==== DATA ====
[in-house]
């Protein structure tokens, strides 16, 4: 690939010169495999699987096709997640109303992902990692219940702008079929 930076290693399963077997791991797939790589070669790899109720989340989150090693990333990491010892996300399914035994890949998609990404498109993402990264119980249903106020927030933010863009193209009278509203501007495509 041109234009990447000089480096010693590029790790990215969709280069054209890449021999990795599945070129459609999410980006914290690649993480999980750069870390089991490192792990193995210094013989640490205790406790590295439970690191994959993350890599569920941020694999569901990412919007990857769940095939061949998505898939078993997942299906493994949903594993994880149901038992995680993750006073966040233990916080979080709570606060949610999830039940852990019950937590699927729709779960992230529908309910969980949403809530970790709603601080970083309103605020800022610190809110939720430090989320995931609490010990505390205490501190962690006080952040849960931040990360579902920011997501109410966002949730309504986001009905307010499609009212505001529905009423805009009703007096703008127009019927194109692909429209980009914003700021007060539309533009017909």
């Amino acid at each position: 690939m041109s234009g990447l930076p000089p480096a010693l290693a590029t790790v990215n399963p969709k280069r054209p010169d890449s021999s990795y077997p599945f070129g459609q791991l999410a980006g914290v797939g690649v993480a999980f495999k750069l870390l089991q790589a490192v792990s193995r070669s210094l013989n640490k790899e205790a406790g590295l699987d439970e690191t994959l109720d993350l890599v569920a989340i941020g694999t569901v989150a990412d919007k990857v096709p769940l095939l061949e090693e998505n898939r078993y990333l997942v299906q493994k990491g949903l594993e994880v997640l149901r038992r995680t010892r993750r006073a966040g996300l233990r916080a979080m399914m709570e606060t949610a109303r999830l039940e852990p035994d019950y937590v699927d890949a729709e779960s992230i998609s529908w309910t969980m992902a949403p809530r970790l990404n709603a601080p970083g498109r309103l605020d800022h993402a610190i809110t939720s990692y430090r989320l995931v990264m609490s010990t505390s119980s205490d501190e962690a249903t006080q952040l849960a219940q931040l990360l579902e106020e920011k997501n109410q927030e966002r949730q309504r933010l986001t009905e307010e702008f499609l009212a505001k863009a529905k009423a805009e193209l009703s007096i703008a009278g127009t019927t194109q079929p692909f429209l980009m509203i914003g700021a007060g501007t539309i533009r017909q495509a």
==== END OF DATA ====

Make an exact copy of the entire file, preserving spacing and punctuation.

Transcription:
[in-house]
């Protein structure tokens, strides 16, 4: 690939010169495999699987096709997640109303992902990692219940702008079929 930076290693399963077997791991797939790589070669790899109720989340989150090693990333990491010892996300399914035994890949998609990404498109993402990264119980249903106020927030933010863009193209009278509203501007495509 041109234009990447000089480096010693590029790790990215969709280069054209890449021999990795599945070129459609999410980006914290690649993480999980750069870390089991490192792990193995210094013989640490205790406790590295439970690191994959993350890599569920941020694999569901990412919007990857769940095939061949998505898939078993997942299906493994949903594993994880149901038992995680993750006073966040233990916080979080709570606060949610999830039940852990019950937590699927729709779960992230529908309910969980949403809530970790709603601080970083309103605020800022610190809110939720430090989320995931609490010990505390205490501190962690006080952040849960931040990360579902920011997501109410966002949730309504986001009905307010499609009212505001529905009423805009009703007096703008127009019927194109692909429209980009914003700021007060539309533009017909």
């Amino acid at each position: 690939m041109s234009g990447l930076p000089p480096a010693l290693a590029t790790v990215n399963p969709k280069r054209p010169d890449s021999s990795y077997p599945f070129g459609q791991l999410a980006g914290v797939g690649v993480a999980f495999k750069l870390l089991q790589a490192v792990s193995r070669s210094l013989n640490k790899e205790a406790g590295l699987d439970e690191t994959l109720d993350l890599v569920a989340i941020g694999t569901v989150a990412d919007k990857v096709p769940l095939l061949e090693e998505n898939r078993y990333l997942v299906q493994k990491g949903l594993e994880v997640l149901r038992r995680t010892r993750r006073a966040g996300l233990r916080a979080m399914m709570e606060t949610a109303r999830l039940e852990p035994d019950y937590v699927d890949a729709e779960s992230i998609s529908w309910t969980m992902a949403p809530r970790l990404n709603a601080p970083g498109r309103l605020d800022h993402a610190i809110t939720s990692y430090r989320l995931v990264m609490s010990t505390s119980s205490d501190e962690a249903t006080q952040l849960a219940q931040l990360l579902e106020e920011k997501n109410q927030e966002r949730q309504r933010l986001t009905e307010e702008f499609l009212a505001k863009a529905k009423a805009e193209l009703s007096i703008a009278g127009t019927t194109q079929p692909f429209l980009m509203i914003g700021a007060g501007t539309i533009r017909q495509a």